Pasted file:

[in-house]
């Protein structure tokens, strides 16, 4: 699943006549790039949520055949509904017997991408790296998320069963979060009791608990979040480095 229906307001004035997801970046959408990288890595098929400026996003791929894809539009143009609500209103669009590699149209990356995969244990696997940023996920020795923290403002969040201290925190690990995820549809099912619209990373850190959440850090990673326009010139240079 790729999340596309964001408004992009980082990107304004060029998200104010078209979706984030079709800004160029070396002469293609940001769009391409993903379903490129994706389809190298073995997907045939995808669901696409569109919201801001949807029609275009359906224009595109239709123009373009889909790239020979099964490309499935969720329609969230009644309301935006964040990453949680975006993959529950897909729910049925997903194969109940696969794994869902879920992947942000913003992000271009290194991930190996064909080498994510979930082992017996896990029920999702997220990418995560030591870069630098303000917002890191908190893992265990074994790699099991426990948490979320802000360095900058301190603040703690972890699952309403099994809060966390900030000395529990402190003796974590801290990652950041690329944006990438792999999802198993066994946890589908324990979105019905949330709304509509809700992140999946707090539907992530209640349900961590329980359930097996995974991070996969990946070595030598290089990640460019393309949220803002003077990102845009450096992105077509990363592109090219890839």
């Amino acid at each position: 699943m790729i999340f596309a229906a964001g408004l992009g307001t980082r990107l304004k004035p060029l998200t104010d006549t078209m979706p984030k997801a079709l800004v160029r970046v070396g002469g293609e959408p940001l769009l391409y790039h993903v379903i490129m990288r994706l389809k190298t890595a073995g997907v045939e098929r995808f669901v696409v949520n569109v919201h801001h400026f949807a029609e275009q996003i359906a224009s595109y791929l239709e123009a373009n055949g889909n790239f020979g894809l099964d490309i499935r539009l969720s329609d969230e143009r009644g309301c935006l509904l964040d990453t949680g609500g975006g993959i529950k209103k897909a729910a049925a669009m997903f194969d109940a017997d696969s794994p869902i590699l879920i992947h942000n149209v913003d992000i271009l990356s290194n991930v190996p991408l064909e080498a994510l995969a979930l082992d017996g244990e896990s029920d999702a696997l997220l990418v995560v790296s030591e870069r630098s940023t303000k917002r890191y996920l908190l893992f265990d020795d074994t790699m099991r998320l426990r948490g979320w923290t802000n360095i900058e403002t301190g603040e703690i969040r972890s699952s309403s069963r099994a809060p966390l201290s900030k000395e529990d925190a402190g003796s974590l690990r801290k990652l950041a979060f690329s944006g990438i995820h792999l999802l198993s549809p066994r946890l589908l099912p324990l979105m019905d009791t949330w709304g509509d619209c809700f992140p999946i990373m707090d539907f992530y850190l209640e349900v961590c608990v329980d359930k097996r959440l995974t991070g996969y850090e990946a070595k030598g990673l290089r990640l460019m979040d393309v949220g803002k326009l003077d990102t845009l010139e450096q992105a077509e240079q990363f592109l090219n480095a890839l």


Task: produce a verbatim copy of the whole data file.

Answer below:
[in-house]
């Protein structure tokens, strides 16, 4: 699943006549790039949520055949509904017997991408790296998320069963979060009791608990979040480095 229906307001004035997801970046959408990288890595098929400026996003791929894809539009143009609500209103669009590699149209990356995969244990696997940023996920020795923290403002969040201290925190690990995820549809099912619209990373850190959440850090990673326009010139240079 790729999340596309964001408004992009980082990107304004060029998200104010078209979706984030079709800004160029070396002469293609940001769009391409993903379903490129994706389809190298073995997907045939995808669901696409569109919201801001949807029609275009359906224009595109239709123009373009889909790239020979099964490309499935969720329609969230009644309301935006964040990453949680975006993959529950897909729910049925997903194969109940696969794994869902879920992947942000913003992000271009290194991930190996064909080498994510979930082992017996896990029920999702997220990418995560030591870069630098303000917002890191908190893992265990074994790699099991426990948490979320802000360095900058301190603040703690972890699952309403099994809060966390900030000395529990402190003796974590801290990652950041690329944006990438792999999802198993066994946890589908324990979105019905949330709304509509809700992140999946707090539907992530209640349900961590329980359930097996995974991070996969990946070595030598290089990640460019393309949220803002003077990102845009450096992105077509990363592109090219890839």
């Amino acid at each position: 699943m790729i999340f596309a229906a964001g408004l992009g307001t980082r990107l304004k004035p060029l998200t104010d006549t078209m979706p984030k997801a079709l800004v160029r970046v070396g002469g293609e959408p940001l769009l391409y790039h993903v379903i490129m990288r994706l389809k190298t890595a073995g997907v045939e098929r995808f669901v696409v949520n569109v919201h801001h400026f949807a029609e275009q996003i359906a224009s595109y791929l239709e123009a373009n055949g889909n790239f020979g894809l099964d490309i499935r539009l969720s329609d969230e143009r009644g309301c935006l509904l964040d990453t949680g609500g975006g993959i529950k209103k897909a729910a049925a669009m997903f194969d109940a017997d696969s794994p869902i590699l879920i992947h942000n149209v913003d992000i271009l990356s290194n991930v190996p991408l064909e080498a994510l995969a979930l082992d017996g244990e896990s029920d999702a696997l997220l990418v995560v790296s030591e870069r630098s940023t303000k917002r890191y996920l908190l893992f265990d020795d074994t790699m099991r998320l426990r948490g979320w923290t802000n360095i900058e403002t301190g603040e703690i969040r972890s699952s309403s069963r099994a809060p966390l201290s900030k000395e529990d925190a402190g003796s974590l690990r801290k990652l950041a979060f690329s944006g990438i995820h792999l999802l198993s549809p066994r946890l589908l099912p324990l979105m019905d009791t949330w709304g509509d619209c809700f992140p999946i990373m707090d539907f992530y850190l209640e349900v961590c608990v329980d359930k097996r959440l995974t991070g996969y850090e990946a070595k030598g990673l290089r990640l460019m979040d393309v949220g803002k326009l003077d990102t845009l010139e450096q992105a077509e240079q990363f592109l090219n480095a890839l």